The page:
Richard Vinen is on the faculty of the Department of History, Kings College, University of London.
This book makes an important contribution to a full understanding of World War II France. Taking a social as opposed to a political perspective, it aims to re-create life under German occupation as it was experienced by ordinary French citizens, especially women, Jews, prisoners of war, refugees, and young men drafted to work in Germany. Vinen (history, King's Coll., Univ. of London) relies on archival sources and published, retrospective accounts, especially autobiographies, to show that life for most of the French from 1940 through 1944 was miserable. Misery, he explains, came to include not only material shortages, physical discomfort, and geographical relocations but also fear, social dislocation, and societal breakdown. Debunking the myth of wartime France as the united home of patriotic resistance fighters, he asserts that particular experiences were shaped by class, geography, occupation, and personal circumstance. He is especially sensitive to class, using case studies and brief biographical vignettes to illustrate his themes. For example, those French women most likely to have relations and relationships with German men came from the most underprivileged parts of society: they were young, poor, and not well educated. Vinen amplifies our understanding of this era. Recommended for academic libraries and specialists in the field. Marie Marmo Mullaney, Caldwell Coll., NJ Copyright 2006 Reed Business Information.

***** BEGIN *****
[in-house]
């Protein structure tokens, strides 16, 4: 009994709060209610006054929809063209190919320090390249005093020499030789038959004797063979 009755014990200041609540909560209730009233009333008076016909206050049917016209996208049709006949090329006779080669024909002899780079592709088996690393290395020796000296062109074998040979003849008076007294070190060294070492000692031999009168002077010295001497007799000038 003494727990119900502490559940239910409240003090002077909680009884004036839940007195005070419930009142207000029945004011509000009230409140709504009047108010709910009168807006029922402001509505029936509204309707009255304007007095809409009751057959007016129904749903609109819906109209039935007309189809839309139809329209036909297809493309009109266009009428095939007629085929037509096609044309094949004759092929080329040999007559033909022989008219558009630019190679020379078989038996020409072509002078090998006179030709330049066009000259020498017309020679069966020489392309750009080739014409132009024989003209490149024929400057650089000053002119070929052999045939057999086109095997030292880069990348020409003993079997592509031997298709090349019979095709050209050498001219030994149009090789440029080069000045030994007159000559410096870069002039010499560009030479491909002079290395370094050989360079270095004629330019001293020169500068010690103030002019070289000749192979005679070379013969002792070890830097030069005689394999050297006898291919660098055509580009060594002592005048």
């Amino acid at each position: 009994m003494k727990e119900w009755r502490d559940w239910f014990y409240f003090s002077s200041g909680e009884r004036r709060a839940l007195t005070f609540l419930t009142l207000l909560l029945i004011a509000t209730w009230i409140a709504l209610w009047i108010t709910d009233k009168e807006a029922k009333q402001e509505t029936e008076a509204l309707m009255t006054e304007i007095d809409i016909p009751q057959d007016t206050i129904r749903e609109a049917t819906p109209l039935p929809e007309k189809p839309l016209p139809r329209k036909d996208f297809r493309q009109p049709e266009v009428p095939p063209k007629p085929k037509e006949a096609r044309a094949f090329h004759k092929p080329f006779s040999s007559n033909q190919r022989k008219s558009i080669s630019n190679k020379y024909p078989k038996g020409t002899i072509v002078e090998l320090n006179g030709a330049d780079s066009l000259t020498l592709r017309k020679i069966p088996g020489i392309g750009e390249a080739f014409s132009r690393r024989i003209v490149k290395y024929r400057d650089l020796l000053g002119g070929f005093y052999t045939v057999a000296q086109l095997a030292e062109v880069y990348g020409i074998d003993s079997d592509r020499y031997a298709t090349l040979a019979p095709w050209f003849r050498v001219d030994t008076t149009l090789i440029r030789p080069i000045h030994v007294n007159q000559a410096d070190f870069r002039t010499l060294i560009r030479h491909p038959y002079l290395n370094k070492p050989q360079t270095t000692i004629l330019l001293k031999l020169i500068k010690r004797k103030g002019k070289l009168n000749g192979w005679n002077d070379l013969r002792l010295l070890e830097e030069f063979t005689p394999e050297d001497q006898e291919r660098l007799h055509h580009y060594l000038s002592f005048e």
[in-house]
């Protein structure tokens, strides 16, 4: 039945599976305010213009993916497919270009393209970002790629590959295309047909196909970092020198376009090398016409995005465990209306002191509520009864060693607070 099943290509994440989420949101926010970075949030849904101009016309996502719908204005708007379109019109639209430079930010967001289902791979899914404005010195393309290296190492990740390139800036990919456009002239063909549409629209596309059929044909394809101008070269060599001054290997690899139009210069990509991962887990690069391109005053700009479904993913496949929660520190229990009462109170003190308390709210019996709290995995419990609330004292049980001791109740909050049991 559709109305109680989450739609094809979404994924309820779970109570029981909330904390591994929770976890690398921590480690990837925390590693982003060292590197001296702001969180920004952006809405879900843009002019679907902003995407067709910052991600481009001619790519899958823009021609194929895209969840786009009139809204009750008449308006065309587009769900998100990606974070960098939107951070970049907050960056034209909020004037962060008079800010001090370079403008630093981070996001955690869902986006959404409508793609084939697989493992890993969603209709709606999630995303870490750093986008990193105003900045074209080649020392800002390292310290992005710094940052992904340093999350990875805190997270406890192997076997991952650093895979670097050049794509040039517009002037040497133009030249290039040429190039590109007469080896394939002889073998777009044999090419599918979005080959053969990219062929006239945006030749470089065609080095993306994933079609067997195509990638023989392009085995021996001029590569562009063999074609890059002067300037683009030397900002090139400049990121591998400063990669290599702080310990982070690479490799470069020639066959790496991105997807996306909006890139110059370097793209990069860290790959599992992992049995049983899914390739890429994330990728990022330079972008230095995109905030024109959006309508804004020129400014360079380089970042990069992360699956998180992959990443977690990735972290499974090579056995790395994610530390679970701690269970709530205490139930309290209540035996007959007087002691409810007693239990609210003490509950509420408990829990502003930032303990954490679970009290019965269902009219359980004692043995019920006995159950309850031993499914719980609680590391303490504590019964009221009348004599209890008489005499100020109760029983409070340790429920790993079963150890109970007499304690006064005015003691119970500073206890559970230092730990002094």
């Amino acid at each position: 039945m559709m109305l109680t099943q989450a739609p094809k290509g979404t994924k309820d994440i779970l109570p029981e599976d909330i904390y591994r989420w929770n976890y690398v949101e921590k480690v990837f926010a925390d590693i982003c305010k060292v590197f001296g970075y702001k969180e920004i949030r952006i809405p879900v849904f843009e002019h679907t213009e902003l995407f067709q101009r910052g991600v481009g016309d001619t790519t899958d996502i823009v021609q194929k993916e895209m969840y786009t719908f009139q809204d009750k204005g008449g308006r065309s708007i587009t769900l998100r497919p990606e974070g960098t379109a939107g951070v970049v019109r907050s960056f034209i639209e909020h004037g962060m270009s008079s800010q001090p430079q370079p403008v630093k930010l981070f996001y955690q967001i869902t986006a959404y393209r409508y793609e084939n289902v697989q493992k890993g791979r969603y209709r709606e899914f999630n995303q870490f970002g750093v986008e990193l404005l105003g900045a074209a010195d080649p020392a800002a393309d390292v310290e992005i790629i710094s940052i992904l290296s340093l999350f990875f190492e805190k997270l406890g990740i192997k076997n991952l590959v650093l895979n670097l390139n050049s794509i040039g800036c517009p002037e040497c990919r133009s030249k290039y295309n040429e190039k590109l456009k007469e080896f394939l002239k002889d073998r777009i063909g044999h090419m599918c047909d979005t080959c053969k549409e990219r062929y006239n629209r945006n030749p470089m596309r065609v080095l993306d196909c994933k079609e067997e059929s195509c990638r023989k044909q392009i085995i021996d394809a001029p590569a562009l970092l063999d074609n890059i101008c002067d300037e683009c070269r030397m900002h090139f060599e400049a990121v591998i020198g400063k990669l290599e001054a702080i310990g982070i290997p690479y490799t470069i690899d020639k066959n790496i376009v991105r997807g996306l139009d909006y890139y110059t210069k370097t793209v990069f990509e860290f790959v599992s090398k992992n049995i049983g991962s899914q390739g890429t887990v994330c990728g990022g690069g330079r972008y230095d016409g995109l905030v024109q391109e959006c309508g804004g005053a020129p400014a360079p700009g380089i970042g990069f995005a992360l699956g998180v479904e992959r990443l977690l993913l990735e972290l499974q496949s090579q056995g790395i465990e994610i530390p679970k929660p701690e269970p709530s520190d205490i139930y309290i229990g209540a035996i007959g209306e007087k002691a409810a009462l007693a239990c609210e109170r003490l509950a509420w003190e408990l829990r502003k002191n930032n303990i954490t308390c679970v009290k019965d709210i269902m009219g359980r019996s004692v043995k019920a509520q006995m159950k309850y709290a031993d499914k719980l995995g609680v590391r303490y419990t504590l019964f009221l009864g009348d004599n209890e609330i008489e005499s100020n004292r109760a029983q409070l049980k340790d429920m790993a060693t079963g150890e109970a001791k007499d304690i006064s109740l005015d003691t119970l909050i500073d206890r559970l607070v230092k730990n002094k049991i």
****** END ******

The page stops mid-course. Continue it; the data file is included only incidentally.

"Even well-informed readers will come away from Vinen's social history with a deeper knowledge of what it was like to live in France during the German occupation. It turns out in his wide-ranging account that it was much bleaker than what we had supposed."-Robert Wohl, author of "The Spectacle of Flight: Aviation and the Western Imagination, 1920-1950." -- Robert Wohl